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  #1  
Old 02-24-2000, 06:33 PM
Nick
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Does anyone have good advise on getting started part time? I have a couple of accounts and am thinking about expanding into a part time business. It started with a couple of friends/family and now all their neighbors are asking. My issue is I don't know where to start.<p>How much do I charge?<br>I an afford the equipment but I don't know exactly what I should buy.<p>Here's what I am thinking:<p>36 inch walk behind (Probally a SCAG belt drive or Exmark)<br>5x10 trailer<br>I have a Honda 4 cycle string trimer<br>I am looking at a Stihl Blower (EF 400) and 44 I thnk the model is edger.<p>What am I forgeting?<br>Are the Nilsson books really good?<br>
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  #2  
Old 02-24-2000, 06:37 PM
curlawngreen curlawngreen is offline
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Location: central fl.
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I get my Nilson book on Fri. Let you know.<br>If I had it all to start over I would take my first $200.00 and talk to an accountant.Start from there. He/she can tell you the ins ands outs of business better than you can get from an agronomist in here. Tim
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  #3  
Old 02-24-2000, 07:10 PM
Nick
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What do you mean? Business structures? S corp vs Sole Prop? or more than that? I don't plan on any employees...
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  #4  
Old 02-24-2000, 07:15 PM
curlawngreen curlawngreen is offline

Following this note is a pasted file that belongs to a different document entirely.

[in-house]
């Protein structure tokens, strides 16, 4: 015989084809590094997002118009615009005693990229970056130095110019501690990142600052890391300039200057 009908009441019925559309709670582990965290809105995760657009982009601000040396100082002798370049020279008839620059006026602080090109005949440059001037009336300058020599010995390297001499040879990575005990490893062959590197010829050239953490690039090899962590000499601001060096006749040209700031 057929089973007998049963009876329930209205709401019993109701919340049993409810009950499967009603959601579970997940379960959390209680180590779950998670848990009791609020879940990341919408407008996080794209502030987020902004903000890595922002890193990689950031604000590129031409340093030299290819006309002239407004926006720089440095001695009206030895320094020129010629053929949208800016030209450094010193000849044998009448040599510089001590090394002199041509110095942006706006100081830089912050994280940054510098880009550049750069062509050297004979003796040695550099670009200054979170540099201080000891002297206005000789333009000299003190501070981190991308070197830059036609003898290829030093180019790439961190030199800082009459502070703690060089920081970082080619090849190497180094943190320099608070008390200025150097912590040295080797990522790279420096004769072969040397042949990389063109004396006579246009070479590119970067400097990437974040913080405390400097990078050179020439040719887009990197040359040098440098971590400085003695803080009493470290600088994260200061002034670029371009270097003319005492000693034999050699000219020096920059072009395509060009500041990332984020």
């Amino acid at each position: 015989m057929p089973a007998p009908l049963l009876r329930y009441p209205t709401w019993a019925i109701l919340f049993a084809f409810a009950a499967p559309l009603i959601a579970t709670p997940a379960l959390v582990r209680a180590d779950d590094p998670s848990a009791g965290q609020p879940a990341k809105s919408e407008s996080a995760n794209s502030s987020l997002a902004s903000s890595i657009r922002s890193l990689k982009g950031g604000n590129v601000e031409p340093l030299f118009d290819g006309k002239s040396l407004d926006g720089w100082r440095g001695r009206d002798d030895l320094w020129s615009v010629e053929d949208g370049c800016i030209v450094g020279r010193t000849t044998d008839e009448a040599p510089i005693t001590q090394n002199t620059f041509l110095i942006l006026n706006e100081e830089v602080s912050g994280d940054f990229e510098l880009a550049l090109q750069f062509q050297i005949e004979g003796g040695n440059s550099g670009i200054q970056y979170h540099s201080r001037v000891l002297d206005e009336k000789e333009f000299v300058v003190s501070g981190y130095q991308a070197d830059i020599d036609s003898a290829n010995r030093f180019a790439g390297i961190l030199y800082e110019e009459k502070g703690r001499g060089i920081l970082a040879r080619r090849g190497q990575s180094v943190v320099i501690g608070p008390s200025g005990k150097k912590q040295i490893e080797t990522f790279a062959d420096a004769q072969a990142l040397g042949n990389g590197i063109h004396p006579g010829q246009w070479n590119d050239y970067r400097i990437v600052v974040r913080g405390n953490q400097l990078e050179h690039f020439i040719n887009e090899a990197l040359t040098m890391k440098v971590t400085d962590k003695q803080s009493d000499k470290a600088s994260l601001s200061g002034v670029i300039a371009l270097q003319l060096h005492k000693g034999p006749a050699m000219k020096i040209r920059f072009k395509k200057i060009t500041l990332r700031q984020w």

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Location: central fl.
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You may not plan on them but you may get so busy doing 2 hours of work for $20.00 you may need some. So it would be a good idea to know how much money it is going to cost you to have an &quot;employee&quot; working for &quot;the company&quot;<br>That employee is going to be you until you hire another one.
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  #5  
Old 02-24-2000, 08:35 PM
bdemir bdemir is offline
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Join Date: Dec 1999
Location: metro detroit michigan (motor city)
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Nick,<br>I would cut the grass and see how long it takes and then see that you can make 30 dollars an hour and up. Equipment wise get whatever you need to do the job right and (if you want to grow) print flyers or do a val pack thing. As far as equipment i would buy a 32&quot; walkbehind but if you can get into all your yards with a bigger mower then buy as big as you can but 48&quot; is a good size to start. I would buy a red max blower instead and a shidaiwa stick edger and some insurance if you want. <br>A truck or a vehicle to tow the trailer with and you should be set to start.<p><br>bdemir<br>
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  #6  
Old 02-25-2000, 12:03 PM
ashlandscaping ashlandscaping is offline
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some point here to be touched on even if your not planning to have employes you should still have a business set up also to find out about taxs and all the laws that their are. Second look into some ins. get a simple policy to cover your ass. Buy the biggest mower that will work for you and that you can afford. If you have a truck then you could haul the mower in the bed at first to start. Pay the price up front and buy better stringtrimmers and blowers. I personal would buy a push edger first since you will get some lawns that have not been edged for years and a stick edger will not cut it. Then once your set do a great job and wacth the work come in. OOOO yea one important thing DONT be A LOW BALLER keep your prices in the local range. You may not get as much work at first but at least you will make what your worth instead of killing yourself for it.
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  #7  
Old 02-26-2000, 08:16 PM
yardsmith yardsmith is offline
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Location: Ohio